For those of you in the Edmonton area, the Health Law Institute at the U of A will be hosting a lecture on race and drug development on March 25th.
Despite the fact that race as a topic of discussion seems to have fallen off the radar of many disciplines over the past few years, it remains a hotly debated topic in the medical sciences. It is astounding how poorly conceived the idea of race is, yet how widely accepted it remains. For example, the PBS program Faces of America traces the biological ancestry of 12 celebrities. In the episode that I saw last night, the discussion revolved around how accurately genetics can be used to determined which geographic racial group one belongs to, in terms of gene frequencies. Each of the celebrities was told how much, in percentages, of their genes came from Europe, Asia, or Africa.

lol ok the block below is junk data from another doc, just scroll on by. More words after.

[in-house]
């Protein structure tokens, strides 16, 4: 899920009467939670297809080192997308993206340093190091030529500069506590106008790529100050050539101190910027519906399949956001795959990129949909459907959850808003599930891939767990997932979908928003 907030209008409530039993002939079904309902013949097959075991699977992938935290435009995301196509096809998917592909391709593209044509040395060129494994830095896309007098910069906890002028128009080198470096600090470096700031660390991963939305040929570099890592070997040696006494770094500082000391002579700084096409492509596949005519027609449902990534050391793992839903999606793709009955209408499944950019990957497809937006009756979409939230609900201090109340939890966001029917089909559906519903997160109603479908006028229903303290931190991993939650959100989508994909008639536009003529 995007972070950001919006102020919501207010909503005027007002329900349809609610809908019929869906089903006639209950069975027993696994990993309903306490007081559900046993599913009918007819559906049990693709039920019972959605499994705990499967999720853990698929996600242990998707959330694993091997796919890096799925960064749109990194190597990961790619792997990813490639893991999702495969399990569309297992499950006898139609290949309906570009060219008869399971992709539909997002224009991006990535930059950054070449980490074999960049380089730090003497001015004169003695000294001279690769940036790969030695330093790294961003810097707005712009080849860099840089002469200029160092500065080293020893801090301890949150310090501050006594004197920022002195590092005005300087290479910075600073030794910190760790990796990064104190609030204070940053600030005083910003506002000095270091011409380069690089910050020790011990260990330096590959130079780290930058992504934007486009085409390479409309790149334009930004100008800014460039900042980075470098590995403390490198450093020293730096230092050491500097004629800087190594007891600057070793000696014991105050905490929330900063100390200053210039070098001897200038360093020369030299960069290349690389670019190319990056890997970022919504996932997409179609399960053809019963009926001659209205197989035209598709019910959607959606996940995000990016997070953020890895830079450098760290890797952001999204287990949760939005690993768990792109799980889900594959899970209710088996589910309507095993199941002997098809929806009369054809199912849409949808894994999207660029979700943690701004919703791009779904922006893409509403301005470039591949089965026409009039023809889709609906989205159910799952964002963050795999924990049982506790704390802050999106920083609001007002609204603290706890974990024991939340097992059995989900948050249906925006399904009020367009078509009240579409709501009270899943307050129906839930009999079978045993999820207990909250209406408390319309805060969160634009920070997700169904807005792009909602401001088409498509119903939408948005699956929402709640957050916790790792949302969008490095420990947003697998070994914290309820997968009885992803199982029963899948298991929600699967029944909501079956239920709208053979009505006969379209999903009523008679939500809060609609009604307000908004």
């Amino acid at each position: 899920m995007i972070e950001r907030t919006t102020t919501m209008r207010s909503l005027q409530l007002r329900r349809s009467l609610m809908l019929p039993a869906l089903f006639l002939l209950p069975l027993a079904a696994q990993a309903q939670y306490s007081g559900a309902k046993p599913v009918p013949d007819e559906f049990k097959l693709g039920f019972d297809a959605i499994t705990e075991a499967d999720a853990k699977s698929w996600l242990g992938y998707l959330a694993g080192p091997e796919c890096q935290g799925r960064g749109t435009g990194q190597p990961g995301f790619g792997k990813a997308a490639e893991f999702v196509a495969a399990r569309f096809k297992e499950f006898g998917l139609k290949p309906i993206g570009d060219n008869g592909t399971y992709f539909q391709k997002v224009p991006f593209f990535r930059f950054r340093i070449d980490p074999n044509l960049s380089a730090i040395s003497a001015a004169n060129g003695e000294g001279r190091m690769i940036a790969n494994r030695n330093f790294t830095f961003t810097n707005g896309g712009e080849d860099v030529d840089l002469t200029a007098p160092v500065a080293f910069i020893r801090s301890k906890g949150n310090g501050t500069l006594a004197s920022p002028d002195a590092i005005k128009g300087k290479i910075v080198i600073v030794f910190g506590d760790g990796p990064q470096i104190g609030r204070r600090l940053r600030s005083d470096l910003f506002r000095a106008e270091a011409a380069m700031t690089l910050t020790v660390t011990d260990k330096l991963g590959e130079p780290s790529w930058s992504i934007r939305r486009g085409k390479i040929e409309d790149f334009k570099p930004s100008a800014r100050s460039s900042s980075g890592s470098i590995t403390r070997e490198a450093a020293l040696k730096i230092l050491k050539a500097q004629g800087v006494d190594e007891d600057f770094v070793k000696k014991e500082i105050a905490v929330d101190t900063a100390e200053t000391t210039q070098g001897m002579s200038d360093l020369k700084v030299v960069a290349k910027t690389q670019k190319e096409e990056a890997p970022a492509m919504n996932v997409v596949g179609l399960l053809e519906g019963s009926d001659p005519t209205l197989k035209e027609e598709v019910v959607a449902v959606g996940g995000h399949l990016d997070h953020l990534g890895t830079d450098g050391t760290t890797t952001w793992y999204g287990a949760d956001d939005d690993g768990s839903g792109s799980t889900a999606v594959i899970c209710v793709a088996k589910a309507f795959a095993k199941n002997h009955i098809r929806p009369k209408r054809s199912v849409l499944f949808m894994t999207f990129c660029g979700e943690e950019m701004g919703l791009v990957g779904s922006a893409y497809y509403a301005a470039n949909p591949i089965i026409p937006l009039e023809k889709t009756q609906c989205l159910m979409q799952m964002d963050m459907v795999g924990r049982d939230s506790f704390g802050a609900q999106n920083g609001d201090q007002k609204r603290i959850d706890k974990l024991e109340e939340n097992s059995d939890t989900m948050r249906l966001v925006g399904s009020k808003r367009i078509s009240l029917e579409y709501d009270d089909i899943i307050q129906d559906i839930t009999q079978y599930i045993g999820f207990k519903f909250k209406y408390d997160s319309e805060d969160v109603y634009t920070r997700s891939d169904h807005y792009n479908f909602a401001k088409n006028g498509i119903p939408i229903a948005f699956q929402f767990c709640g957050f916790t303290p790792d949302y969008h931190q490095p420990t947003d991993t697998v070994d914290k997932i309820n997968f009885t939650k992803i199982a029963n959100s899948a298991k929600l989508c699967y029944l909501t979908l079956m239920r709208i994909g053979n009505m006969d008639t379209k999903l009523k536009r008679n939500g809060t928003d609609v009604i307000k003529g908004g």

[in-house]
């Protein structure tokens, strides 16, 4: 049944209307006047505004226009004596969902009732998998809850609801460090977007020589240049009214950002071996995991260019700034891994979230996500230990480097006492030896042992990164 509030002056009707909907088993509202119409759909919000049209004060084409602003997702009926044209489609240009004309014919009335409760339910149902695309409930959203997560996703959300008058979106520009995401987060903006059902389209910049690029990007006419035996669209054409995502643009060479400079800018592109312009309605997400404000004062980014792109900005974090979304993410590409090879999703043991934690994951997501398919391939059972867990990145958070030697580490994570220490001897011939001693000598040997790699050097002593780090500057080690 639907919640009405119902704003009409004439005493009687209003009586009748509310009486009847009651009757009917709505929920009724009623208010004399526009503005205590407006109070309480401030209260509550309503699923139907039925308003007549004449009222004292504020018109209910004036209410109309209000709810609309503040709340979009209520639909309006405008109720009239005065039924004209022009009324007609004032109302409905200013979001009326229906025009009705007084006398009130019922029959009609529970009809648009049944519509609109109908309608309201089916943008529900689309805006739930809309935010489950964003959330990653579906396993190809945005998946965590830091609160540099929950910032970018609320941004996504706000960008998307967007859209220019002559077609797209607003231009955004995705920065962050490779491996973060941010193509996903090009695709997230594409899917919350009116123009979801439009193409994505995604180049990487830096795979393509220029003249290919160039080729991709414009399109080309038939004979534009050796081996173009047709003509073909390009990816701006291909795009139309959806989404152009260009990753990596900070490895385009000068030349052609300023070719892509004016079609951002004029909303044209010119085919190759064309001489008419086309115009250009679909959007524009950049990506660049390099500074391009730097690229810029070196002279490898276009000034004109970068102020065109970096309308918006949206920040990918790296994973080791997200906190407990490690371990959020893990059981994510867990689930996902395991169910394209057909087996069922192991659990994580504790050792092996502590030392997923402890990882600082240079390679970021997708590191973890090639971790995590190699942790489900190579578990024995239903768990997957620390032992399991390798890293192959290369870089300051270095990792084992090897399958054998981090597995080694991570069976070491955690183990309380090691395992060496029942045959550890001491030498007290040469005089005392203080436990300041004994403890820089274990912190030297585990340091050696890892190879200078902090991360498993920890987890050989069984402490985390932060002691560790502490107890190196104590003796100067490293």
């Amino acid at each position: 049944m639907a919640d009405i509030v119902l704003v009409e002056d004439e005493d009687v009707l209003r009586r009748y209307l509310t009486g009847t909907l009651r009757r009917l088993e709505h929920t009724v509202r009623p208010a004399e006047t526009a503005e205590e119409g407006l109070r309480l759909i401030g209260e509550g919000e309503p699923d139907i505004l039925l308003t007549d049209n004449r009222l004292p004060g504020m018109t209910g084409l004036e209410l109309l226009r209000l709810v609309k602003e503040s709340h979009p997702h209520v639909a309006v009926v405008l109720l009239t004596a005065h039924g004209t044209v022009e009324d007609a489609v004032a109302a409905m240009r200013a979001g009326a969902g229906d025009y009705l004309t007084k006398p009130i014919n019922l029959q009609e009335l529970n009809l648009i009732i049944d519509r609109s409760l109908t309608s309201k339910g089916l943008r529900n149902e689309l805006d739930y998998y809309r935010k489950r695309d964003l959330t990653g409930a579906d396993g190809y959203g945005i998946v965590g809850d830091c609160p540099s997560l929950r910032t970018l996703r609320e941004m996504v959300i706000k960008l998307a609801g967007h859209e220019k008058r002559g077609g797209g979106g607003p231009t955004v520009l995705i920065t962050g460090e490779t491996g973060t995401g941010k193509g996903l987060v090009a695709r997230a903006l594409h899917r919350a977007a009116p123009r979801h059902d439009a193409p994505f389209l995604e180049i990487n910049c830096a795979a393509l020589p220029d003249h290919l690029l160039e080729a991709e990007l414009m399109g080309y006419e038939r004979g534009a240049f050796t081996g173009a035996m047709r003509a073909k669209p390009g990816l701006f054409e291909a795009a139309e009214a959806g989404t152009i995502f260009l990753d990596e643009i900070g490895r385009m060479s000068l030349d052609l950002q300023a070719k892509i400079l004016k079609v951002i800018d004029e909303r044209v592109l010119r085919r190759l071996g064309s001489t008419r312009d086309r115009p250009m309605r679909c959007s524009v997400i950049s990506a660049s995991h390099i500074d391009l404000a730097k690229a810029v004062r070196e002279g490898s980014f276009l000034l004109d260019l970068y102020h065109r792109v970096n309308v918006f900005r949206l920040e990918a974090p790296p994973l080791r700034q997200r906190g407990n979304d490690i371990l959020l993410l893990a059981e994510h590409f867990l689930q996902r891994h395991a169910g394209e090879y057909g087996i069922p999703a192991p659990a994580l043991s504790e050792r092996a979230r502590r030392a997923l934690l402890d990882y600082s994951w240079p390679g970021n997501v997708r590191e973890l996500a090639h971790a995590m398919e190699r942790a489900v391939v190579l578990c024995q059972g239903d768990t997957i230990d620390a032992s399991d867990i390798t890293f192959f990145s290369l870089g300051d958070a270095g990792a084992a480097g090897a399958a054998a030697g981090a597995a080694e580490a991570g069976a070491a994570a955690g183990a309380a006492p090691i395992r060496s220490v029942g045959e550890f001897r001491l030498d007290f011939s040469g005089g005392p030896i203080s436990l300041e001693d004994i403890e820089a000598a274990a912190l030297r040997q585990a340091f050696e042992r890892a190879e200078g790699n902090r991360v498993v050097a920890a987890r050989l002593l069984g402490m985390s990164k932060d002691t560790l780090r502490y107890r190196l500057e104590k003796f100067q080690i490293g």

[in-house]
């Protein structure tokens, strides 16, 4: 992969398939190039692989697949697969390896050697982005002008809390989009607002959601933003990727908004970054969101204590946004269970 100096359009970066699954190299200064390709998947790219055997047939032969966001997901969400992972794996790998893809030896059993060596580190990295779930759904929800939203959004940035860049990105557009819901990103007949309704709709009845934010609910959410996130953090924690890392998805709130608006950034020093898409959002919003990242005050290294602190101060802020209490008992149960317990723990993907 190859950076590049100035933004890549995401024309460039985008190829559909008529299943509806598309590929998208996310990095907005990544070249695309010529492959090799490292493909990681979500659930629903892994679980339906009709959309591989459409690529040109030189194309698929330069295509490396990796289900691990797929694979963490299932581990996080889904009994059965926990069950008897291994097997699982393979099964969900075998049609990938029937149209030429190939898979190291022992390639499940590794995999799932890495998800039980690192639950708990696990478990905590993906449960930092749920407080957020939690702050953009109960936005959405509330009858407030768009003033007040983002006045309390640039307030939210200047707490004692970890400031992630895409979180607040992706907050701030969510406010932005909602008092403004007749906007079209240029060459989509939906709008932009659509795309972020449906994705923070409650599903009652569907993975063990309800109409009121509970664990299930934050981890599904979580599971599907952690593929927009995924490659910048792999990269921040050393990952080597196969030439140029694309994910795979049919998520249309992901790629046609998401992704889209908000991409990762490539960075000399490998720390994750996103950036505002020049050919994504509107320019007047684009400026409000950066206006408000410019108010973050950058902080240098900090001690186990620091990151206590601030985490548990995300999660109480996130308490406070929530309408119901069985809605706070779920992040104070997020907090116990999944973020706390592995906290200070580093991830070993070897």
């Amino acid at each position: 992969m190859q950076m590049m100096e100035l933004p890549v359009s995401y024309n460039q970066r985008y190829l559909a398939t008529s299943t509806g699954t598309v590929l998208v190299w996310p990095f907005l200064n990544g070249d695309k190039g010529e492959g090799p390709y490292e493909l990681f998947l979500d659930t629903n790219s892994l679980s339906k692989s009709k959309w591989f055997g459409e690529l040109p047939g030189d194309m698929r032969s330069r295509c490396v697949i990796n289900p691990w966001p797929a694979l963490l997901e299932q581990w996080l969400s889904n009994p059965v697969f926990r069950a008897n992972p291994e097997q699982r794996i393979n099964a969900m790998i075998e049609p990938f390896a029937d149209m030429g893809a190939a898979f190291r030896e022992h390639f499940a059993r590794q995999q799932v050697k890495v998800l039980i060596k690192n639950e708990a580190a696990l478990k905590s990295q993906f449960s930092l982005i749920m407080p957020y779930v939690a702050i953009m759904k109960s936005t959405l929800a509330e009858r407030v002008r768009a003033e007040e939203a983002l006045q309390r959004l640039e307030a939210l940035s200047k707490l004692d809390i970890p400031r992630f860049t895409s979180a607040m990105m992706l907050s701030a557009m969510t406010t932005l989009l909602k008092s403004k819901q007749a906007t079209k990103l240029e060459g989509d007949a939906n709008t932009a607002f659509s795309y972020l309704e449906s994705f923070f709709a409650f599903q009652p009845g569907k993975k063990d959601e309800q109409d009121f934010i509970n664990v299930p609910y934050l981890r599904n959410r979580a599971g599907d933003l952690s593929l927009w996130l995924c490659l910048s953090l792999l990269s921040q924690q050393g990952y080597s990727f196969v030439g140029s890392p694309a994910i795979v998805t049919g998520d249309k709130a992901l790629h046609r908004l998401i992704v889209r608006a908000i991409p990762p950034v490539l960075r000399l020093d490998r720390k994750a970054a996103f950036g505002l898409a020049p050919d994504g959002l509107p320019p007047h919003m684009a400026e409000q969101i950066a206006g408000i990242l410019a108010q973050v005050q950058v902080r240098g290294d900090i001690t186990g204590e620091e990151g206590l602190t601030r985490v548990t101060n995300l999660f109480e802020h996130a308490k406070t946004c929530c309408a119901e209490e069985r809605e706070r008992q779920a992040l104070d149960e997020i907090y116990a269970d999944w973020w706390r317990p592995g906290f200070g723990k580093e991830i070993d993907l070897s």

When using such broadly defined categories, how can an assessment not be accurate? As usual, these simple geographic referents became reduced to Black/White, with some reference to Asians and Native Americans being all the same. The most telling part of the program is when host’s genome had been decoded, and his genetic “profile” was revealed, which included discussion of the risk factors for various diseases that were determined by the analysis. The question asked was do you really want to know what diseases you might inevitably develop? If we can continue to convince people that they belong to artificial racial groups, then drug therapies can be marketed to greatest number of people where the risk factors for various diseases can be linked to racial groups. When we reduce human genetic variation to three basic categories, we get a wildly distorted view of how we actually differ biologically, and the real patterns that lie beneath the surface . The end result is selling people medications that they likely will not need.